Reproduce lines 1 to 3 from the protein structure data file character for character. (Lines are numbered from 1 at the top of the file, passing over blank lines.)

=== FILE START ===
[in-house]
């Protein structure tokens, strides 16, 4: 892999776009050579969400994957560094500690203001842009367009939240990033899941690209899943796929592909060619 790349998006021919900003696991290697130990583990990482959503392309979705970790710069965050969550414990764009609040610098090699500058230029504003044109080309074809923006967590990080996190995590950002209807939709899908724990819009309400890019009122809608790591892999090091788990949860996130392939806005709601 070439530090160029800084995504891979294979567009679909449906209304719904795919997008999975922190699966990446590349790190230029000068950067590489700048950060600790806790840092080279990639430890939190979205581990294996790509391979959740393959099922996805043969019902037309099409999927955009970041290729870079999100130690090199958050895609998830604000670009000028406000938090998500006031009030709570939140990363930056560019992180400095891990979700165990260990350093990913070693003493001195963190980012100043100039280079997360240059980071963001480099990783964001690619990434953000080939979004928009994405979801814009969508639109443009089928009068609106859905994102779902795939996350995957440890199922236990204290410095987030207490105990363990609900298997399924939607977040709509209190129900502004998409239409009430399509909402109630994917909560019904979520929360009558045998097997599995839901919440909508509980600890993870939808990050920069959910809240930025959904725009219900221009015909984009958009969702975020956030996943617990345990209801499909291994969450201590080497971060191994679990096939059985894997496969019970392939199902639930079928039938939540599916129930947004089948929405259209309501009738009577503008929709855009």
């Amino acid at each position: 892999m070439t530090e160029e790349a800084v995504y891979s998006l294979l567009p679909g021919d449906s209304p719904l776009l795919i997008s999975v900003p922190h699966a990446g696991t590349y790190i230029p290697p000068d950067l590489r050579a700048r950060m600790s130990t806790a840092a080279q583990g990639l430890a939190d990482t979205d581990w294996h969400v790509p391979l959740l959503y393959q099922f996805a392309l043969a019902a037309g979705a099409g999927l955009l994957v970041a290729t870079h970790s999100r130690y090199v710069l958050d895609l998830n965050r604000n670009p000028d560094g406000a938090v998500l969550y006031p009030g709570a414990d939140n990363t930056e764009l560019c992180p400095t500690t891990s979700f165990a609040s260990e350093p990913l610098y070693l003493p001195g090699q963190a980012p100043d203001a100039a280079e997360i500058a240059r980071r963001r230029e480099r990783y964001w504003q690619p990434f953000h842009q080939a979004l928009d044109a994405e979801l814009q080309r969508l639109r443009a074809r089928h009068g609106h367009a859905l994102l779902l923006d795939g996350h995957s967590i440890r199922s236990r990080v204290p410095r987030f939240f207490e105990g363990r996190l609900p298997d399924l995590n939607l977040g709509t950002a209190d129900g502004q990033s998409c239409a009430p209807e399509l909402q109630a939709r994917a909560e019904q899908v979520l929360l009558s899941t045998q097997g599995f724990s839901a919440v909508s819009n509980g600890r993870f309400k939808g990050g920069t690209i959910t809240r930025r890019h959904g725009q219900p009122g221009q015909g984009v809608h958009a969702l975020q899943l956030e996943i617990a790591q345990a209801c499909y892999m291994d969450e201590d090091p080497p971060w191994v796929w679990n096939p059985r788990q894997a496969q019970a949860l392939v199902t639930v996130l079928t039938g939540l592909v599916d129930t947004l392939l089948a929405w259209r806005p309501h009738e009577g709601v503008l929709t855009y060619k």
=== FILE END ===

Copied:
[in-house]
């Protein structure tokens, strides 16, 4: 892999776009050579969400994957560094500690203001842009367009939240990033899941690209899943796929592909060619 790349998006021919900003696991290697130990583990990482959503392309979705970790710069965050969550414990764009609040610098090699500058230029504003044109080309074809923006967590990080996190995590950002209807939709899908724990819009309400890019009122809608790591892999090091788990949860996130392939806005709601 070439530090160029800084995504891979294979567009679909449906209304719904795919997008999975922190699966990446590349790190230029000068950067590489700048950060600790806790840092080279990639430890939190979205581990294996790509391979959740393959099922996805043969019902037309099409999927955009970041290729870079999100130690090199958050895609998830604000670009000028406000938090998500006031009030709570939140990363930056560019992180400095891990979700165990260990350093990913070693003493001195963190980012100043100039280079997360240059980071963001480099990783964001690619990434953000080939979004928009994405979801814009969508639109443009089928009068609106859905994102779902795939996350995957440890199922236990204290410095987030207490105990363990609900298997399924939607977040709509209190129900502004998409239409009430399509909402109630994917909560019904979520929360009558045998097997599995839901919440909508509980600890993870939808990050920069959910809240930025959904725009219900221009015909984009958009969702975020956030996943617990345990209801499909291994969450201590080497971060191994679990096939059985894997496969019970392939199902639930079928039938939540599916129930947004089948929405259209309501009738009577503008929709855009």
């Amino acid at each position: 892999m070439t530090e160029e790349a800084v995504y891979s998006l294979l567009p679909g021919d449906s209304p719904l776009l795919i997008s999975v900003p922190h699966a990446g696991t590349y790190i230029p290697p000068d950067l590489r050579a700048r950060m600790s130990t806790a840092a080279q583990g990639l430890a939190d990482t979205d581990w294996h969400v790509p391979l959740l959503y393959q099922f996805a392309l043969a019902a037309g979705a099409g999927l955009l994957v970041a290729t870079h970790s999100r130690y090199v710069l958050d895609l998830n965050r604000n670009p000028d560094g406000a938090v998500l969550y006031p009030g709570a414990d939140n990363t930056e764009l560019c992180p400095t500690t891990s979700f165990a609040s260990e350093p990913l610098y070693l003493p001195g090699q963190a980012p100043d203001a100039a280079e997360i500058a240059r980071r963001r230029e480099r990783y964001w504003q690619p990434f953000h842009q080939a979004l928009d044109a994405e979801l814009q080309r969508l639109r443009a074809r089928h009068g609106h367009a859905l994102l779902l923006d795939g996350h995957s967590i440890r199922s236990r990080v204290p410095r987030f939240f207490e105990g363990r996190l609900p298997d399924l995590n939607l977040g709509t950002a209190d129900g502004q990033s998409c239409a009430p209807e399509l909402q109630a939709r994917a909560e019904q899908v979520l929360l009558s899941t045998q097997g599995f724990s839901a919440v909508s819009n509980g600890r993870f309400k939808g990050g920069t690209i959910t809240r930025r890019h959904g725009q219900p009122g221009q015909g984009v809608h958009a969702l975020q899943l956030e996943i617990a790591q345990a209801c499909y892999m291994d969450e201590d090091p080497p971060w191994v796929w679990n096939p059985r788990q894997a496969q019970a949860l392939v199902t639930v996130l079928t039938g939540l592909v599916d129930t947004l392939l089948a929405w259209r806005p309501h009738e009577g709601v503008l929709t855009y060619k």